Table of Contents

Reshaping Regional Policy

Reshaping Regional Policy

Edited by Harry W. Richardson, Chang-Hee Christine Bae and Sang-Chuel Choe

Originally initiated by the Presidential Committee on Regional Development in South Korea, this wide-ranging volume investigates the new directions in regional development policy taking shape around the world. In addition to contributions with individual emphasis on regional policy in Korea, the book compares, contrasts and extends regional policy thought in the European Union and other Asian countries.

Chapter 14: Inequity and Regional Development Policies

Chang-Hee Christine Bae

Subjects: economics and finance, regional economics, geography, economic geography, politics and public policy, public policy, urban and regional studies, regional economics, regional studies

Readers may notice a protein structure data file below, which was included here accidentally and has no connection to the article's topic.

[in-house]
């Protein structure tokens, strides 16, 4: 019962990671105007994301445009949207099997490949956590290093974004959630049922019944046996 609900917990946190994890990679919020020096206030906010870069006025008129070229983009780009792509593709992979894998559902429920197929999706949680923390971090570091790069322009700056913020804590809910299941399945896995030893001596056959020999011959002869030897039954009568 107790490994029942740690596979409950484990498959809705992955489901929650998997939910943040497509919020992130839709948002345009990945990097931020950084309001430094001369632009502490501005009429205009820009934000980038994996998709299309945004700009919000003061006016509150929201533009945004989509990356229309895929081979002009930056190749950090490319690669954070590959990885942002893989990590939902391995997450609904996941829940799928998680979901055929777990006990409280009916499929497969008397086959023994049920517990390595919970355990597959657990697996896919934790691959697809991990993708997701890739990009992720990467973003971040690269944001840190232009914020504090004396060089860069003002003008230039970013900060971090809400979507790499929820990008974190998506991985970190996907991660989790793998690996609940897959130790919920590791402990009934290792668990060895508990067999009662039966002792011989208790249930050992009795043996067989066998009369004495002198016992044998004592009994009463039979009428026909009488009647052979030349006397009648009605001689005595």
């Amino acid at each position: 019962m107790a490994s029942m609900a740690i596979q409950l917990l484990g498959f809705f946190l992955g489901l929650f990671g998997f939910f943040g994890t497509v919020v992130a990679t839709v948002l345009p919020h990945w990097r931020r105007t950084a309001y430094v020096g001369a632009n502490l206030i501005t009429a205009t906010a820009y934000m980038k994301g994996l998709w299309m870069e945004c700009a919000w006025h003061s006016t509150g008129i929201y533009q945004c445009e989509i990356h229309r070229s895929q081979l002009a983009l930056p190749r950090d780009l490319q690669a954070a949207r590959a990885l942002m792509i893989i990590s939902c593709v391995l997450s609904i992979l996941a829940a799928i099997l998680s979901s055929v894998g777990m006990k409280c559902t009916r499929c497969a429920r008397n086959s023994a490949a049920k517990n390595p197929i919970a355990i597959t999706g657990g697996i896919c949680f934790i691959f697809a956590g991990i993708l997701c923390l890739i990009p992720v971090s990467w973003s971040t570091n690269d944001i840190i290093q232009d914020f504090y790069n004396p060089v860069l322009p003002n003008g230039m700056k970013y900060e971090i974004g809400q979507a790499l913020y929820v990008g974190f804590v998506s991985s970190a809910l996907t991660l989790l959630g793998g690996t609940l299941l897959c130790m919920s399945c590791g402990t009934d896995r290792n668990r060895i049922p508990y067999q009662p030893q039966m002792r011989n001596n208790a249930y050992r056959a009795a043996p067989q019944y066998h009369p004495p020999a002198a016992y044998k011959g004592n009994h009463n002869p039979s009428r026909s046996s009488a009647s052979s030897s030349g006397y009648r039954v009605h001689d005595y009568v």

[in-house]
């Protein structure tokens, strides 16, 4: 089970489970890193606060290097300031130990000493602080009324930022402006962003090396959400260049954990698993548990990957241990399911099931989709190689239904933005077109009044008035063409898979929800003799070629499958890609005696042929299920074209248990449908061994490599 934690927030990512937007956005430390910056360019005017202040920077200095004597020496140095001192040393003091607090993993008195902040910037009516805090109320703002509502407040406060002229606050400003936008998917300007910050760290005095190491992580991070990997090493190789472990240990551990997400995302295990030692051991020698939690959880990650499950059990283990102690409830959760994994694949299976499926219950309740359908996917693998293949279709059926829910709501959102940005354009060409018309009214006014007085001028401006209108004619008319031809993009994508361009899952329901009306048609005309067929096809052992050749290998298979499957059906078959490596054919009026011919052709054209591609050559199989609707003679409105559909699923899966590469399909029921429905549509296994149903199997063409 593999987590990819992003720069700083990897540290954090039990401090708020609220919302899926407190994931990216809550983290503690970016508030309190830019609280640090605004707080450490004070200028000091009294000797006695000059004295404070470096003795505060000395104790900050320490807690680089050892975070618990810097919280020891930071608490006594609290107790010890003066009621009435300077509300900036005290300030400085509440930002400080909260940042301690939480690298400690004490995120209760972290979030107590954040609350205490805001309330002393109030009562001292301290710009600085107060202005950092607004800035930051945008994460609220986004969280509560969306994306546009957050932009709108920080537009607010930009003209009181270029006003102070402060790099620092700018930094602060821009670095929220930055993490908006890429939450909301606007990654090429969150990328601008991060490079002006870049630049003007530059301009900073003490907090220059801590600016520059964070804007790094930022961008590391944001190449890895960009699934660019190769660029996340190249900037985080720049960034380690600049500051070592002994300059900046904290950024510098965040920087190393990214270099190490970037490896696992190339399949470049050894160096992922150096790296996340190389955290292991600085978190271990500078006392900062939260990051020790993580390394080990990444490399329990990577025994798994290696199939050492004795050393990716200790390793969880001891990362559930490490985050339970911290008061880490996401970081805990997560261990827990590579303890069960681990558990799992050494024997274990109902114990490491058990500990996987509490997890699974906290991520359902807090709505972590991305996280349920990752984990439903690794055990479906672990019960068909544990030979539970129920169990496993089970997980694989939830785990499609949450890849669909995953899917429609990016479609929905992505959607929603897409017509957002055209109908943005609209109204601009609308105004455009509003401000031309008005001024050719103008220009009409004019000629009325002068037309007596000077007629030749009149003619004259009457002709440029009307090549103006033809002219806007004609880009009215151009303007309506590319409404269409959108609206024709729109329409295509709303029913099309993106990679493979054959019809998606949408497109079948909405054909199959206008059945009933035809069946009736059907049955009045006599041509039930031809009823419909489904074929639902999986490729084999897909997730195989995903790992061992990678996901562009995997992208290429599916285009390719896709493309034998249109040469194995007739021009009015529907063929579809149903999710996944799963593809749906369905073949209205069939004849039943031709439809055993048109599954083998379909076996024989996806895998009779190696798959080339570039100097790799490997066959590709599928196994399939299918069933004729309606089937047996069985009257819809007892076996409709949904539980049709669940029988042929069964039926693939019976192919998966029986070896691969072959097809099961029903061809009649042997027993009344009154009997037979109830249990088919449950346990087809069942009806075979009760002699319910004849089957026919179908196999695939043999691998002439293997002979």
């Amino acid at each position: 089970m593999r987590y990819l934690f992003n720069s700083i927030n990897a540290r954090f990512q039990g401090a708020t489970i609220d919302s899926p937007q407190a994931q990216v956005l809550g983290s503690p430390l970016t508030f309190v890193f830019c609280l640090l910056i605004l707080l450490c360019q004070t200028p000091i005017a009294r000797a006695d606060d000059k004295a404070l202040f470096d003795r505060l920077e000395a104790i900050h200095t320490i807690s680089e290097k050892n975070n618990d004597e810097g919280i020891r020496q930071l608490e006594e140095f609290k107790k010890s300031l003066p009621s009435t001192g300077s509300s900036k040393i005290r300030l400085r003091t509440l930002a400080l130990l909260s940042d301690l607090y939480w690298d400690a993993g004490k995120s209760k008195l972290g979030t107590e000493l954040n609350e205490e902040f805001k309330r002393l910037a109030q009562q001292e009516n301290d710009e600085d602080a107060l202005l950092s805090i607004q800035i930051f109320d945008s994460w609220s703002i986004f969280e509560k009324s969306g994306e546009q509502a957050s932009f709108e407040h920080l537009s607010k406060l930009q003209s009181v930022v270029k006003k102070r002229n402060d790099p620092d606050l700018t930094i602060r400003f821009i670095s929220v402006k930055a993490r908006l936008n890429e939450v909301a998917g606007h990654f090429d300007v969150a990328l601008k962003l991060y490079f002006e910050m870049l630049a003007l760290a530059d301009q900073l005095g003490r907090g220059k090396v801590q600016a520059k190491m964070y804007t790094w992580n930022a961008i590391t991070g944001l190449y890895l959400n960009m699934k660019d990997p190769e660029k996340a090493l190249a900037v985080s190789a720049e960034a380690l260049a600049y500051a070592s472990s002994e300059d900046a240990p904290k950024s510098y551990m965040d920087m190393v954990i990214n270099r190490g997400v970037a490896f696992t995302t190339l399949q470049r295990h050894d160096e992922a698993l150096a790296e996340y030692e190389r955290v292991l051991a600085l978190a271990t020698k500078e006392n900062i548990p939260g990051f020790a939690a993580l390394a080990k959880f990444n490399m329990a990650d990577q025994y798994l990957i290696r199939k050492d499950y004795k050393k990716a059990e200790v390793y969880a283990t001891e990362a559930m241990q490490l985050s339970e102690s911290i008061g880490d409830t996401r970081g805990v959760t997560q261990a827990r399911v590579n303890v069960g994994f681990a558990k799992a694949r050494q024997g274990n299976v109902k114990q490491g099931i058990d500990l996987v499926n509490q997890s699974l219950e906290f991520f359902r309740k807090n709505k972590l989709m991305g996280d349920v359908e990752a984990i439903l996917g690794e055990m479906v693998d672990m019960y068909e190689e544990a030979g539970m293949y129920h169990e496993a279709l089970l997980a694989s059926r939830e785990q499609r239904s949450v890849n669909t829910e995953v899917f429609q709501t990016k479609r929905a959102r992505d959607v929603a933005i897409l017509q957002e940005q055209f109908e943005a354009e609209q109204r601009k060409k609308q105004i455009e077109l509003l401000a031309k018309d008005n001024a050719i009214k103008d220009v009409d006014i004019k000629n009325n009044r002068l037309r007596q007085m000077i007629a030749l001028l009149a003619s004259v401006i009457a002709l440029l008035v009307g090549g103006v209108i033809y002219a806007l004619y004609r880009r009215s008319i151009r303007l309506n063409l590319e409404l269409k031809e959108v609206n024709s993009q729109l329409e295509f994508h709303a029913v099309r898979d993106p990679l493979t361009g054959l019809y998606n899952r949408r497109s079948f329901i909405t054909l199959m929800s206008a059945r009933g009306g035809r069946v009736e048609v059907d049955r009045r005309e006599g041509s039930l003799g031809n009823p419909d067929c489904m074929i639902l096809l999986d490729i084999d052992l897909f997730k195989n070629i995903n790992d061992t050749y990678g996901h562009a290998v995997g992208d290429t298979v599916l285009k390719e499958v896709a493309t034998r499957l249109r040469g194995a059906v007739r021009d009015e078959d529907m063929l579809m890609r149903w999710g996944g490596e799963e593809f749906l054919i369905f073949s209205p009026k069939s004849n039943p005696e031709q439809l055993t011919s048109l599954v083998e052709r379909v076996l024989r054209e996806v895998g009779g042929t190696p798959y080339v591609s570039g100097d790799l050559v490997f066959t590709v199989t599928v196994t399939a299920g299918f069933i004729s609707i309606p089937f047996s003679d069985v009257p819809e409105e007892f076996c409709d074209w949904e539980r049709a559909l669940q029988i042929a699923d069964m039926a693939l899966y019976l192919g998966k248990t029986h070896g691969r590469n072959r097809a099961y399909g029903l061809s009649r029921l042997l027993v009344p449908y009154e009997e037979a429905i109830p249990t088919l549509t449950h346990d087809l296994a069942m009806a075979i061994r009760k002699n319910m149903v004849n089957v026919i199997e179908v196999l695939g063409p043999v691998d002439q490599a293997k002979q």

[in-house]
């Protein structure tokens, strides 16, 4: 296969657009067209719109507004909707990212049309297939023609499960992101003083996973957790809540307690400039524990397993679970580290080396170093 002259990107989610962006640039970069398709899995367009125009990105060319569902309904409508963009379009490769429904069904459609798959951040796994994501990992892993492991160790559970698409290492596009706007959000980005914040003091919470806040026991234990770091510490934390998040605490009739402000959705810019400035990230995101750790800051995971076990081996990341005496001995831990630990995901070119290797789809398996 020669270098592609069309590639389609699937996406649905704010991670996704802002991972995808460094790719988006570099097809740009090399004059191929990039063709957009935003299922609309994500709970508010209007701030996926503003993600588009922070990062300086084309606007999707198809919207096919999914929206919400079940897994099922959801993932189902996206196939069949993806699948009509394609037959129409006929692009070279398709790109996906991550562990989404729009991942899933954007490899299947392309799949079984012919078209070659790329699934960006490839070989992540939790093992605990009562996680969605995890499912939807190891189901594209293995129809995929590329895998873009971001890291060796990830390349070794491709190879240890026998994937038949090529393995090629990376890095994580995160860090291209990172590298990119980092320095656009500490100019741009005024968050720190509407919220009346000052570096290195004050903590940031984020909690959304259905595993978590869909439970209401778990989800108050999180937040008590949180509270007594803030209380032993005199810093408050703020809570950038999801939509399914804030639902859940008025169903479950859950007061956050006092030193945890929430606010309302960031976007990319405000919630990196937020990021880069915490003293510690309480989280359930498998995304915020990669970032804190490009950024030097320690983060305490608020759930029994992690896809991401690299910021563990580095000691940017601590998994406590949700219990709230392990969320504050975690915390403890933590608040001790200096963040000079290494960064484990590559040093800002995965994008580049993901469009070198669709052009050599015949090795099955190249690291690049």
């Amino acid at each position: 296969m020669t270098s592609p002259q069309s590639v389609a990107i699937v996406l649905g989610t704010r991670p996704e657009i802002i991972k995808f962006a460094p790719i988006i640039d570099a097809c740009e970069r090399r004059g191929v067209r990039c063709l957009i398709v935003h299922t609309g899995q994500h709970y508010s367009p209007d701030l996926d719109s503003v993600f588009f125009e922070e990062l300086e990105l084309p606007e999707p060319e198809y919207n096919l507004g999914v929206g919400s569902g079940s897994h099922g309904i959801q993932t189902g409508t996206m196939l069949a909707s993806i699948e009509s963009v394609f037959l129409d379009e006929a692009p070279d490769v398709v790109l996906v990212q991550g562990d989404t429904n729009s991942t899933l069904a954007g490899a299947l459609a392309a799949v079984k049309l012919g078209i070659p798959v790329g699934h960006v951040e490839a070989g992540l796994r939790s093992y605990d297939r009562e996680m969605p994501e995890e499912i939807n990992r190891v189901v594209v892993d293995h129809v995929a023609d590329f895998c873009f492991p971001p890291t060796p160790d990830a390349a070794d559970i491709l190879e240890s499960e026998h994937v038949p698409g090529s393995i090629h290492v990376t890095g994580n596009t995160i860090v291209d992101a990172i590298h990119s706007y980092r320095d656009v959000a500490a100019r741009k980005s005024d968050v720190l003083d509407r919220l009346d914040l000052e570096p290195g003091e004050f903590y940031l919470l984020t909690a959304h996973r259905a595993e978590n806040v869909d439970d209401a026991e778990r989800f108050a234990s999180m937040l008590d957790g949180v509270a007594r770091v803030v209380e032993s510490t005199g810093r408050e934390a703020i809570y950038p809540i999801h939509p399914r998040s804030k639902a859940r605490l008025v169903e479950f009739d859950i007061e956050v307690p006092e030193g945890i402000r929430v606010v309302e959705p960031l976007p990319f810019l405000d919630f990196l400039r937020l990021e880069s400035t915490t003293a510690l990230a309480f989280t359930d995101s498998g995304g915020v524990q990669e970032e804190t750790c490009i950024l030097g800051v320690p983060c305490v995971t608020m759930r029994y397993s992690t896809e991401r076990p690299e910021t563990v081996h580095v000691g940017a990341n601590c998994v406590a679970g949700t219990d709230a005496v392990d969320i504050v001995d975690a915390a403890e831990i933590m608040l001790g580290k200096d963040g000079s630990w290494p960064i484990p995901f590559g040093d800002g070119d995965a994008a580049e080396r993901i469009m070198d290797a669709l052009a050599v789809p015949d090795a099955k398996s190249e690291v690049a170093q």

Chang-Hee Christine Bae INTRODUCTION This chapter examines whether income equity can be improved by regional development policy. I avoid the term ‘balanced national development’, in part because it is so vague, in part because it is so interlinked with the specific policies of the Roh administration. There are many arguments that might be suggested for decentralizing more economic activity and possibly population out of the Seoul Metropolitan Area. For example, some may suggest that such a strategy is consistent with economic efficiency. If so, the obvious response is: if that is the case, why cannot it not be left to market forces? The counter-argument is market failure. Seoul is subsidized in that its negative externalities are not fully priced, if at all. There are a few toll roads and tunnels, but little else. There is very little private provision of infrastructure in the provinces, with almost everything supplied by the public sector, and this may also be interpreted as a signal of market failure. A somewhat related argument is that promoting regional development would relieve congestion in Seoul; and if successful, it would. However, in very large cities such as Seoul there are always substantial congestion costs, and the key question is whether these costs are more than offset by agglomeration economies. Seoul is locked in a competition for world city status with Shanghai, Tokyo and Hong Kong, and it is possible, but not clear, that congestion relief might also erode agglomeration benefits. Alternatively, reduced congestion might induce in-migration into...

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